In legal academia, there are various claims as to the proper role of the courts and the standard of review to be employed in evaluating claims of right. These competing judicial philosophies have been the subject of great debate in recent years. Yet underlying these debates is the question of rights and whether men are entitled, in justice, to assurances of personal autonomy, or whether the concept of rights is a mere legal fiction.
In a recent article in the Journal of Law and Philosophy, Evan Fox-Decent argues that individuals are entitled, at a minimum, to certain guarantees of bodily integrity and basic freedoms. He concludes that the State owes her citizens the duty to act in their best interest as a fiduciary because justice will not allow a party to unilaterally assert power over the interests of another unless such authority is exercised to promote those interests. This article builds upon Fox-Decent’s fiduciary theory of governance, offering it as an alternative to social contract theory and a more useful paradigm for conceptualizing the basis and scope of individual rights.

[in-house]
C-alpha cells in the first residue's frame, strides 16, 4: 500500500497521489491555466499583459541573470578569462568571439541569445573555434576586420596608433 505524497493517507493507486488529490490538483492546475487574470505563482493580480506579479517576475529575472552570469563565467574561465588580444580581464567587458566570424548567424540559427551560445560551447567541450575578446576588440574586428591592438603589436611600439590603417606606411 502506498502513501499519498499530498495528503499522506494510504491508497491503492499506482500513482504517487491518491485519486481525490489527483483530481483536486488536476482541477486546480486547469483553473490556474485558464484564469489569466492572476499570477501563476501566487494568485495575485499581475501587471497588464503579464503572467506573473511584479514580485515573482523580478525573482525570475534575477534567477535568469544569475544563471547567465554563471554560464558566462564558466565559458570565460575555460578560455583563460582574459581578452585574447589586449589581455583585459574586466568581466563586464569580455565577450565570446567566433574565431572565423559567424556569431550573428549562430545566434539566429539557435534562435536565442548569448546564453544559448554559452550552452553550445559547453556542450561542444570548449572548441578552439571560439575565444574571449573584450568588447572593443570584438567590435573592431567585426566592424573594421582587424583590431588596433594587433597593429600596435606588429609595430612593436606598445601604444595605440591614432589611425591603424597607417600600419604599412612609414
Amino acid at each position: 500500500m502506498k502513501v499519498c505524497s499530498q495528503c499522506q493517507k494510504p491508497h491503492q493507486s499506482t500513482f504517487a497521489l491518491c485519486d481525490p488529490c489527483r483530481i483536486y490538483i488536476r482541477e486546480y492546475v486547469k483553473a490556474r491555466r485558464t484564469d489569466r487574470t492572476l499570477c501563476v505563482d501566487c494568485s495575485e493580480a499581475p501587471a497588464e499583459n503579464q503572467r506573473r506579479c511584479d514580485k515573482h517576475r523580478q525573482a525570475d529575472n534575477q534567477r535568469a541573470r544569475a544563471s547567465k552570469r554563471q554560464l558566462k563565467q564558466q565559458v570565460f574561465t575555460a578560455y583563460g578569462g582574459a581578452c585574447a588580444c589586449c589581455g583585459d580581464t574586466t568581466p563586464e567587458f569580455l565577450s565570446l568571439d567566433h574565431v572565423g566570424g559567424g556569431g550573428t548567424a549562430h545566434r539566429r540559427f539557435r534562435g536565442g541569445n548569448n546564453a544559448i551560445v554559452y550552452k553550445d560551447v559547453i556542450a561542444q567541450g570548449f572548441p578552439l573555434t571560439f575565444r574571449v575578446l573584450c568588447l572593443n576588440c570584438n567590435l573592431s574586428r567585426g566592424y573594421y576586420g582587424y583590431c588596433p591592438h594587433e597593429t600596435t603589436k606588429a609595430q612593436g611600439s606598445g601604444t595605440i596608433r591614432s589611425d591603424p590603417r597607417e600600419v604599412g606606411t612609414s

Application of the fiduciary theory, as understood through the lens of classical natural law theory, mandates that government must respect the individual’s right to better his or her own life. As such the fiduciary theory holds that the State must generally forbear on actions which may interfere with the individuals’ liberties and proprietary interests. Accordingly, in defining the scope of rights, the judiciary must not presume a regulation interfering with those interests to be legitimate, but on the contrary must employ an exacting standard of review to ensure that the regulation does not offend the moral basis of the sovereign-citizen relationship.
- natural rights,
- natural law,
- due process,
- legal philosophy,
- philosophy of law,
- human right,
- judicial review
Available at: http://works.bepress.com/luke_wake/1/